The Zodiac Killer is an unenditified American serial killer who operated in Northern California from at least the late 1960s to the early 1970s. The killer originated the name in a series of taunting letters and cards sent to the local Bay Area press. The letters included four cryptograms (or ciphers). Of the four cryptograms sent, only one has been definitively solved.
He murdered five known victims in Benicia, Vallejo, Napa County, and San Francisco respectively between December 1968 and October 1969. He targeted young couples, with two of the men surviving attempted murder. He also murdered a male cab driver. The Zodiac himself once claimed to have murdered 37 victims.
Suspects have been named by law enforcement and amateur investigators, but no conclusive evidence has surfaced. The San Francisco Police Department (SFPD) marked the case “inactive” in April 2004, but re-opened it at some point prior to March 2007. The case also remains open in the city of Vallejo, as well as in Napa County and Solano County. The California Department of Justice has maintained an open case file on the Zodiac murders since 1969.
In May 2018, the Vallejo Police Department announced their intention to attempt to collect the Zodiac Killer’s DNA from the back of stamps he used during his correspondence. The analysis, by a private laboratory, is expected to utilize an advanced new technique that is able to separate DNA from the glue present on the back of stamps. It is hoped the Zodiac Killer may be caught in a similar fashion to the Golden State Killer. In May 2018, a Vallejo police detective said that results were expected in several weeks. However as of December 2019 no results have been reported.
The Early 2000’s
The closest police have to Zodiac’s DNA are the stamps he used to post his letters and in the early 2000’s they developed a partial profile by testing that. Because the profile is incomplete, it cannot rule anyone in. But it did rule out long-time suspect Arthur Leigh Allen in 2002. Because of the incomplete profile it would be much harder to find a family match than it was in the case of the Golden State Killer.
Although the Zodiac claimed to have committed 37 murders in letters to the newspapers, investigators agree on only seven confirmed victims, two of whom survived.
Lake Herman Road murders
The first murders widely attributed to the Zodiac Killer were the shootings of high school students Betty Lou Jensen and David Faraday on December 20, 1968, on Lake Herman Road. The couple were on their first date, they visited a friend before stopping at a local restaurant and then driving out on Lake Herman Road a known lover’s lane.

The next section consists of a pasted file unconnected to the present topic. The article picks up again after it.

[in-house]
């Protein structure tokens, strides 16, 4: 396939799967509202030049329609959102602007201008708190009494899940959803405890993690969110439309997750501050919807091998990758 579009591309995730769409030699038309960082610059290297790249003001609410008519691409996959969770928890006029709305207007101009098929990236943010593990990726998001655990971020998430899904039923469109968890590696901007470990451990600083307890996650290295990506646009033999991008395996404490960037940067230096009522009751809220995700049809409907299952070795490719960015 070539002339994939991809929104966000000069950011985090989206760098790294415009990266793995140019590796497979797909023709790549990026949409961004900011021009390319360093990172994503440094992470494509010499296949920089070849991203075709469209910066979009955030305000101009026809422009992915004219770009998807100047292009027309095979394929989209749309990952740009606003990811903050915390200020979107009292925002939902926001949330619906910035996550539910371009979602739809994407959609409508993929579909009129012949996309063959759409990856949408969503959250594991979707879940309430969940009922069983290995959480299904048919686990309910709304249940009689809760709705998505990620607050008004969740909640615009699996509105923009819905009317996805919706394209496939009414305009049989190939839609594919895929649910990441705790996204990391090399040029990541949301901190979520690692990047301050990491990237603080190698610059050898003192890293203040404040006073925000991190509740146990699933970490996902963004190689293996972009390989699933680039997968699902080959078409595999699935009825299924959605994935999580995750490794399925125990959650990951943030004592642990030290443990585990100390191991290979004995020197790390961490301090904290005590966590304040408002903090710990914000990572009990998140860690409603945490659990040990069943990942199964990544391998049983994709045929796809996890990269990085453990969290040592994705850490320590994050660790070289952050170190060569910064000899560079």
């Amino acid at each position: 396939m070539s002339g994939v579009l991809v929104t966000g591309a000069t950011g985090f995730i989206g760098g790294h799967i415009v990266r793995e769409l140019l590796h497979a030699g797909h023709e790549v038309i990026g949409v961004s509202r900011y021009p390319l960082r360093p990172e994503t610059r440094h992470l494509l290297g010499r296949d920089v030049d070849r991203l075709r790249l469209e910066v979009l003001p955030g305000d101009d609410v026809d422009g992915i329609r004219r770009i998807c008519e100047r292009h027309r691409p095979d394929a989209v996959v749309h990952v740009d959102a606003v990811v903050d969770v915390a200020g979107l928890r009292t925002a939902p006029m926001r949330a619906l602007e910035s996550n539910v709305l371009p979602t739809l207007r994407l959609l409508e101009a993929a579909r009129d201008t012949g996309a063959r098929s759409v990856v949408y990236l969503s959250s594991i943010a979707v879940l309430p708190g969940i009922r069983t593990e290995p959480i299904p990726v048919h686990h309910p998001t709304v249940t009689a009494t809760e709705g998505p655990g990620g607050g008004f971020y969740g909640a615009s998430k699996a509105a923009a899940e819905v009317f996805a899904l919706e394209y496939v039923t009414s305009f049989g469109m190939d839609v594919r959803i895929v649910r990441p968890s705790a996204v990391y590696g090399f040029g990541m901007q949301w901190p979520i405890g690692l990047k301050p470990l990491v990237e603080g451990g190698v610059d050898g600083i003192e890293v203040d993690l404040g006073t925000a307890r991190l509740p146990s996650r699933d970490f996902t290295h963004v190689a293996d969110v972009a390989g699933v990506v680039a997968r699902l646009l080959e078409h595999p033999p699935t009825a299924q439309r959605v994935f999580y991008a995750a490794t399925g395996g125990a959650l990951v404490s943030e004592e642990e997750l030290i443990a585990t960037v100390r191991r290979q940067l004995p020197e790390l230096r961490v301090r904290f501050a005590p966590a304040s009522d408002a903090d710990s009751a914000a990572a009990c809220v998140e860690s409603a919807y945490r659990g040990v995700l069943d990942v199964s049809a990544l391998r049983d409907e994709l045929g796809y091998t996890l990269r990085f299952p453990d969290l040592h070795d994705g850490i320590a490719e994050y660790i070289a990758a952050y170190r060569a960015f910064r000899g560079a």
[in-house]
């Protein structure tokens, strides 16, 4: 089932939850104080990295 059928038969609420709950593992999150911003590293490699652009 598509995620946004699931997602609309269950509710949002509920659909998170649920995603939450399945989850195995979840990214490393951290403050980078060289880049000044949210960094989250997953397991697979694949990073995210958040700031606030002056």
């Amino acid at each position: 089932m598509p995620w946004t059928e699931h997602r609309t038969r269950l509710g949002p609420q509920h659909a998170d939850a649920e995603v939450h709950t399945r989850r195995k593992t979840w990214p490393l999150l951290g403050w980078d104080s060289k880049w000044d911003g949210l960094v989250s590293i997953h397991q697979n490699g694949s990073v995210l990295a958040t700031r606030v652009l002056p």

Quite possibly another car pulled into the turnout, just prior to 11:00 pm and parked beside the couple. The killer apparently exited the second car and walked toward the couple and possibly ordering them out of the car. Jensen appeared to have exited the car first, yet when Faraday was halfway out, the killer shot him in the head. The killer then shot Jensen five times in the back as she fled; her body was found 28 feet from the car.
Blue Rock Springs murder
Just before midnight on July 4, 1969, Darlene Ferrin and Michael Mageau drove into the Blue Rock Springs Park in Vallejo, four miles (6.4 km) from the Lake Herman Road murder site, and parked. While the couple sat in Ferrin’s car, a second car drove into the lot and parked alongside them but almost immediately drove away. Returning about 10 minutes later, this second car parked behind them. The driver of the second car then exited the vehicle, approaching the passenger side door of Ferrin’s car, carrying a flashlight and a 9 mm Luger. The killer directed the flashlight into Mageau’s and Ferrin’s eyes before shooting at them, firing five times. Both victims were hit, and several bullets had passed through Mageau and into Ferrin. The killer walked away from the car but upon hearing Mageau’s moaning, returned and shot each victim twice more before driving off.
Ferrin was pronounced dead at the hospital. Mageau survived the attack despite being shot in the face, neck and chest. Mageau described his attacker as a 26-to-30-year-old, 195-to-200-pound (88 to 91 kg) or possibly even more, 5-foot-8-inch (1.73 m) white male with short, light brown curly hair.
First letters from the Zodiac
“I like killing people because it is so much fun it is more fun than killing wild game in the forrest because man is the most dangeroue anamal of all to kill something gives me the most thrilling experence it is even better than getting your rocks off with a girl the best part of it is thae when I die I will be reborn in paradice and the I have killed will become my slaves I will not give you my name because you will try to sloi down or atop my collectiog of slaves for my afterlife ebeorietemethhpiti”The Solution to Zodiac’s 408-symbol cipher
On August 1, 1969, three letters prepared by the killer were received at the Vallejo Times Herald, the San Francisco Chronicle, and The San Francisco Examiner. The nearly identical letters took credit for the shootings at Lake Herman Road and Blue Rock Springs. Each letter also included one-third of a 408-symbol cryptogram which the killer claimed contained his identity. The killer demanded they be printed on each paper’s front page or he would “cruse [sic] around all weekend killing lone people in the night then move on to kill again, until I end up with a dozen people over the weekend.”